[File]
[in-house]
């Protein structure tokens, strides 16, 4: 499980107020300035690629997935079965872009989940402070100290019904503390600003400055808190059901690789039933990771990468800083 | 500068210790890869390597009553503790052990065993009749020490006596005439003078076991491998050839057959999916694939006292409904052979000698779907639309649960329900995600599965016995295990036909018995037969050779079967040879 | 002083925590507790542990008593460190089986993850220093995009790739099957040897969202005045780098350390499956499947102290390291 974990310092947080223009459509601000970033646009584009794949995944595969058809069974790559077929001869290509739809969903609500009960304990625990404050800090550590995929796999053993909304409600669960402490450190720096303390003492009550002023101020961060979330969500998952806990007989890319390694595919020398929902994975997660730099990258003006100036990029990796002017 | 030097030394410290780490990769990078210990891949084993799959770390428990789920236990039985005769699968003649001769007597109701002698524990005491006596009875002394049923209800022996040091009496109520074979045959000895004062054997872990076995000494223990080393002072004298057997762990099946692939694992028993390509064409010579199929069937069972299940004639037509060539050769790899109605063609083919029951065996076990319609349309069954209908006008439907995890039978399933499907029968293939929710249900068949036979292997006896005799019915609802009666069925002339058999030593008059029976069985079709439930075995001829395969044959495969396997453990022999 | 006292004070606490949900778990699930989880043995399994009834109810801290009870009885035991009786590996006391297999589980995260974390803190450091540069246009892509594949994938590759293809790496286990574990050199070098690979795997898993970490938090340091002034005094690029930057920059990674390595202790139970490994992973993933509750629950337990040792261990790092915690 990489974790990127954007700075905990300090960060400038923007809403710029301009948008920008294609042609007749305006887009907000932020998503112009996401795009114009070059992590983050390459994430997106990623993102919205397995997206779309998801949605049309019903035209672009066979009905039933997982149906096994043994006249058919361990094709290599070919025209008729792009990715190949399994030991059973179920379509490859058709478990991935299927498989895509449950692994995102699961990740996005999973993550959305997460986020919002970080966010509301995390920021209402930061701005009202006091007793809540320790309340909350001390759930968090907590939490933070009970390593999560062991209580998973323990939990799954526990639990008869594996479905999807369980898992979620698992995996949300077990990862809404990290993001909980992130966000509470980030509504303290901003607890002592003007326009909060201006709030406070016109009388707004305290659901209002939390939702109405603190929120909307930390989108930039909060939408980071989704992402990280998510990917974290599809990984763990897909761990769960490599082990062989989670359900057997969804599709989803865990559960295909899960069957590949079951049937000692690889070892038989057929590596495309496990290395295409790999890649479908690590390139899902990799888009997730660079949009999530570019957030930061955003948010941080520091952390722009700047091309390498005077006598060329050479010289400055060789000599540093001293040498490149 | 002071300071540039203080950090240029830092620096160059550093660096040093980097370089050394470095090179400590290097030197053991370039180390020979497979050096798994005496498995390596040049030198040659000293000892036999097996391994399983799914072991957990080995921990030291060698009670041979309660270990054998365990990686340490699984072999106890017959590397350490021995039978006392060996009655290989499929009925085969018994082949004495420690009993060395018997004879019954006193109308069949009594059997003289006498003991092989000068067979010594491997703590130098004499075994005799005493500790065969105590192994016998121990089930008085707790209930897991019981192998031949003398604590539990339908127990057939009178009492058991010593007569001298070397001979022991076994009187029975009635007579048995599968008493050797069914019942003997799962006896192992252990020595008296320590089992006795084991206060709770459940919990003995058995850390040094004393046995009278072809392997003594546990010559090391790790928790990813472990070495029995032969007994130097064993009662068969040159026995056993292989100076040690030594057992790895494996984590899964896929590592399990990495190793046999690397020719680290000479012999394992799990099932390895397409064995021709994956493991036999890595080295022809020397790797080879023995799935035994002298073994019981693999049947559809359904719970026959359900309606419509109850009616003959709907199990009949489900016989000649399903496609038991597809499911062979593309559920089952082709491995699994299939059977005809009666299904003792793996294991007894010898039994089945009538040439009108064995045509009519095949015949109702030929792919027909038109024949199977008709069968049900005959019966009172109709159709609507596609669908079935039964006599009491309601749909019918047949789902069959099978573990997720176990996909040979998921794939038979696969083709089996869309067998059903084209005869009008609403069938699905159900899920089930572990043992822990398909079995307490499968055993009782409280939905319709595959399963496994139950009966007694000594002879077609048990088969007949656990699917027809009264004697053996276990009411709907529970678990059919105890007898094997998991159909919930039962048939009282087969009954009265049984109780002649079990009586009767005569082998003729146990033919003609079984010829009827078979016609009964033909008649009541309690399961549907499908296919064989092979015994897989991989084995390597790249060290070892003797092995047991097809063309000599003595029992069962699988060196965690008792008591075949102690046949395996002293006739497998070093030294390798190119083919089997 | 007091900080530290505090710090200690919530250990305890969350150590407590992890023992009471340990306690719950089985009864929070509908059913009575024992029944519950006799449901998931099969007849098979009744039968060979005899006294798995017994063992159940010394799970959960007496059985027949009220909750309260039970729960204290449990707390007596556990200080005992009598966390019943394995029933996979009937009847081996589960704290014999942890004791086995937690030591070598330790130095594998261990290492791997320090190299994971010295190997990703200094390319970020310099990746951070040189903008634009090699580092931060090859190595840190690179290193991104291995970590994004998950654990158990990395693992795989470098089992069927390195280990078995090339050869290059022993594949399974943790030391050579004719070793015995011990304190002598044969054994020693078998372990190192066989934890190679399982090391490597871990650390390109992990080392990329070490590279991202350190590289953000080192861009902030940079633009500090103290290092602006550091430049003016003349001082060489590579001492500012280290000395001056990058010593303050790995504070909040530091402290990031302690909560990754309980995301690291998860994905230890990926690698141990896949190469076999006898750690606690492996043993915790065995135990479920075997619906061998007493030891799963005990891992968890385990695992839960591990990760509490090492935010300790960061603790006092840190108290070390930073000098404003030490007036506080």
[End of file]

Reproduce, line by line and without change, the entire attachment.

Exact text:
[in-house]
């Protein structure tokens, strides 16, 4: 499980107020300035690629997935079965872009989940402070100290019904503390600003400055808190059901690789039933990771990468800083 | 500068210790890869390597009553503790052990065993009749020490006596005439003078076991491998050839057959999916694939006292409904052979000698779907639309649960329900995600599965016995295990036909018995037969050779079967040879 | 002083925590507790542990008593460190089986993850220093995009790739099957040897969202005045780098350390499956499947102290390291 974990310092947080223009459509601000970033646009584009794949995944595969058809069974790559077929001869290509739809969903609500009960304990625990404050800090550590995929796999053993909304409600669960402490450190720096303390003492009550002023101020961060979330969500998952806990007989890319390694595919020398929902994975997660730099990258003006100036990029990796002017 | 030097030394410290780490990769990078210990891949084993799959770390428990789920236990039985005769699968003649001769007597109701002698524990005491006596009875002394049923209800022996040091009496109520074979045959000895004062054997872990076995000494223990080393002072004298057997762990099946692939694992028993390509064409010579199929069937069972299940004639037509060539050769790899109605063609083919029951065996076990319609349309069954209908006008439907995890039978399933499907029968293939929710249900068949036979292997006896005799019915609802009666069925002339058999030593008059029976069985079709439930075995001829395969044959495969396997453990022999 | 006292004070606490949900778990699930989880043995399994009834109810801290009870009885035991009786590996006391297999589980995260974390803190450091540069246009892509594949994938590759293809790496286990574990050199070098690979795997898993970490938090340091002034005094690029930057920059990674390595202790139970490994992973993933509750629950337990040792261990790092915690 990489974790990127954007700075905990300090960060400038923007809403710029301009948008920008294609042609007749305006887009907000932020998503112009996401795009114009070059992590983050390459994430997106990623993102919205397995997206779309998801949605049309019903035209672009066979009905039933997982149906096994043994006249058919361990094709290599070919025209008729792009990715190949399994030991059973179920379509490859058709478990991935299927498989895509449950692994995102699961990740996005999973993550959305997460986020919002970080966010509301995390920021209402930061701005009202006091007793809540320790309340909350001390759930968090907590939490933070009970390593999560062991209580998973323990939990799954526990639990008869594996479905999807369980898992979620698992995996949300077990990862809404990290993001909980992130966000509470980030509504303290901003607890002592003007326009909060201006709030406070016109009388707004305290659901209002939390939702109405603190929120909307930390989108930039909060939408980071989704992402990280998510990917974290599809990984763990897909761990769960490599082990062989989670359900057997969804599709989803865990559960295909899960069957590949079951049937000692690889070892038989057929590596495309496990290395295409790999890649479908690590390139899902990799888009997730660079949009999530570019957030930061955003948010941080520091952390722009700047091309390498005077006598060329050479010289400055060789000599540093001293040498490149 | 002071300071540039203080950090240029830092620096160059550093660096040093980097370089050394470095090179400590290097030197053991370039180390020979497979050096798994005496498995390596040049030198040659000293000892036999097996391994399983799914072991957990080995921990030291060698009670041979309660270990054998365990990686340490699984072999106890017959590397350490021995039978006392060996009655290989499929009925085969018994082949004495420690009993060395018997004879019954006193109308069949009594059997003289006498003991092989000068067979010594491997703590130098004499075994005799005493500790065969105590192994016998121990089930008085707790209930897991019981192998031949003398604590539990339908127990057939009178009492058991010593007569001298070397001979022991076994009187029975009635007579048995599968008493050797069914019942003997799962006896192992252990020595008296320590089992006795084991206060709770459940919990003995058995850390040094004393046995009278072809392997003594546990010559090391790790928790990813472990070495029995032969007994130097064993009662068969040159026995056993292989100076040690030594057992790895494996984590899964896929590592399990990495190793046999690397020719680290000479012999394992799990099932390895397409064995021709994956493991036999890595080295022809020397790797080879023995799935035994002298073994019981693999049947559809359904719970026959359900309606419509109850009616003959709907199990009949489900016989000649399903496609038991597809499911062979593309559920089952082709491995699994299939059977005809009666299904003792793996294991007894010898039994089945009538040439009108064995045509009519095949015949109702030929792919027909038109024949199977008709069968049900005959019966009172109709159709609507596609669908079935039964006599009491309601749909019918047949789902069959099978573990997720176990996909040979998921794939038979696969083709089996869309067998059903084209005869009008609403069938699905159900899920089930572990043992822990398909079995307490499968055993009782409280939905319709595959399963496994139950009966007694000594002879077609048990088969007949656990699917027809009264004697053996276990009411709907529970678990059919105890007898094997998991159909919930039962048939009282087969009954009265049984109780002649079990009586009767005569082998003729146990033919003609079984010829009827078979016609009964033909008649009541309690399961549907499908296919064989092979015994897989991989084995390597790249060290070892003797092995047991097809063309000599003595029992069962699988060196965690008792008591075949102690046949395996002293006739497998070093030294390798190119083919089997 | 007091900080530290505090710090200690919530250990305890969350150590407590992890023992009471340990306690719950089985009864929070509908059913009575024992029944519950006799449901998931099969007849098979009744039968060979005899006294798995017994063992159940010394799970959960007496059985027949009220909750309260039970729960204290449990707390007596556990200080005992009598966390019943394995029933996979009937009847081996589960704290014999942890004791086995937690030591070598330790130095594998261990290492791997320090190299994971010295190997990703200094390319970020310099990746951070040189903008634009090699580092931060090859190595840190690179290193991104291995970590994004998950654990158990990395693992795989470098089992069927390195280990078995090339050869290059022993594949399974943790030391050579004719070793015995011990304190002598044969054994020693078998372990190192066989934890190679399982090391490597871990650390390109992990080392990329070490590279991202350190590289953000080192861009902030940079633009500090103290290092602006550091430049003016003349001082060489590579001492500012280290000395001056990058010593303050790995504070909040530091402290990031302690909560990754309980995301690291998860994905230890990926690698141990896949190469076999006898750690606690492996043993915790065995135990479920075997619906061998007493030891799963005990891992968890385990695992839960591990990760509490090492935010300790960061603790006092840190108290070390930073000098404003030490007036506080």